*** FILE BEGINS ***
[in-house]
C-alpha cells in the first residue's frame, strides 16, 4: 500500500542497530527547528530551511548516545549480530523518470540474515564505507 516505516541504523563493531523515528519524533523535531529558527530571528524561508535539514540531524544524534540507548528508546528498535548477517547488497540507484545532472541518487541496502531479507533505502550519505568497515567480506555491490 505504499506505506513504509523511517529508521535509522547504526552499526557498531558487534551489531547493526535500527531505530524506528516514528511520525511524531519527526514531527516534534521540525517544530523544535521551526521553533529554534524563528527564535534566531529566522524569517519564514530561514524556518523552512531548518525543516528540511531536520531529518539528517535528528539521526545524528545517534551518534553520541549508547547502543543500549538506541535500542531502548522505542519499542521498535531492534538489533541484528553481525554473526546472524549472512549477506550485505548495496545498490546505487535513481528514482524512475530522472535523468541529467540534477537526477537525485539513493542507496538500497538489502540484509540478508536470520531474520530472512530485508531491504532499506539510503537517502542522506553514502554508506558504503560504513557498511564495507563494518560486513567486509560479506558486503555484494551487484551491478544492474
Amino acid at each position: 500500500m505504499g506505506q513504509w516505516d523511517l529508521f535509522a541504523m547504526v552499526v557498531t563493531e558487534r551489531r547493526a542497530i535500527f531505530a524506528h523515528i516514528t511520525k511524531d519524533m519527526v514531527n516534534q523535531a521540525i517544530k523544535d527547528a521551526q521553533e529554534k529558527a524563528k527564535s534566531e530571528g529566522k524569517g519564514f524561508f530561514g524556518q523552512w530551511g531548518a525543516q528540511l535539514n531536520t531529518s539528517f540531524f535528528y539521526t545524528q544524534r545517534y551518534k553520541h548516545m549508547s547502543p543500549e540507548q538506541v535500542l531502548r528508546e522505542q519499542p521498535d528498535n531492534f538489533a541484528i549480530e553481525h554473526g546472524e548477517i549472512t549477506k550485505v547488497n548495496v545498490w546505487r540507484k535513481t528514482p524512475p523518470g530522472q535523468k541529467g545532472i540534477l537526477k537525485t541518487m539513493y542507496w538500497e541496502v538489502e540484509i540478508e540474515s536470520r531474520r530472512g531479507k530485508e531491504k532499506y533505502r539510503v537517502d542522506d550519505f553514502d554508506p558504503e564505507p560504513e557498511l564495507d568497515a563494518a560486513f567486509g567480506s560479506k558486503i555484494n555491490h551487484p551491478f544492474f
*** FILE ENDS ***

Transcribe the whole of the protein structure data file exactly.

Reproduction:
[in-house]
C-alpha cells in the first residue's frame, strides 16, 4: 500500500542497530527547528530551511548516545549480530523518470540474515564505507 516505516541504523563493531523515528519524533523535531529558527530571528524561508535539514540531524544524534540507548528508546528498535548477517547488497540507484545532472541518487541496502531479507533505502550519505568497515567480506555491490 505504499506505506513504509523511517529508521535509522547504526552499526557498531558487534551489531547493526535500527531505530524506528516514528511520525511524531519527526514531527516534534521540525517544530523544535521551526521553533529554534524563528527564535534566531529566522524569517519564514530561514524556518523552512531548518525543516528540511531536520531529518539528517535528528539521526545524528545517534551518534553520541549508547547502543543500549538506541535500542531502548522505542519499542521498535531492534538489533541484528553481525554473526546472524549472512549477506550485505548495496545498490546505487535513481528514482524512475530522472535523468541529467540534477537526477537525485539513493542507496538500497538489502540484509540478508536470520531474520530472512530485508531491504532499506539510503537517502542522506553514502554508506558504503560504513557498511564495507563494518560486513567486509560479506558486503555484494551487484551491478544492474
Amino acid at each position: 500500500m505504499g506505506q513504509w516505516d523511517l529508521f535509522a541504523m547504526v552499526v557498531t563493531e558487534r551489531r547493526a542497530i535500527f531505530a524506528h523515528i516514528t511520525k511524531d519524533m519527526v514531527n516534534q523535531a521540525i517544530k523544535d527547528a521551526q521553533e529554534k529558527a524563528k527564535s534566531e530571528g529566522k524569517g519564514f524561508f530561514g524556518q523552512w530551511g531548518a525543516q528540511l535539514n531536520t531529518s539528517f540531524f535528528y539521526t545524528q544524534r545517534y551518534k553520541h548516545m549508547s547502543p543500549e540507548q538506541v535500542l531502548r528508546e522505542q519499542p521498535d528498535n531492534f538489533a541484528i549480530e553481525h554473526g546472524e548477517i549472512t549477506k550485505v547488497n548495496v545498490w546505487r540507484k535513481t528514482p524512475p523518470g530522472q535523468k541529467g545532472i540534477l537526477k537525485t541518487m539513493y542507496w538500497e541496502v538489502e540484509i540478508e540474515s536470520r531474520r530472512g531479507k530485508e531491504k532499506y533505502r539510503v537517502d542522506d550519505f553514502d554508506p558504503e564505507p560504513e557498511l564495507d568497515a563494518a560486513f567486509g567480506s560479506k558486503i555484494n555491490h551487484p551491478f544492474f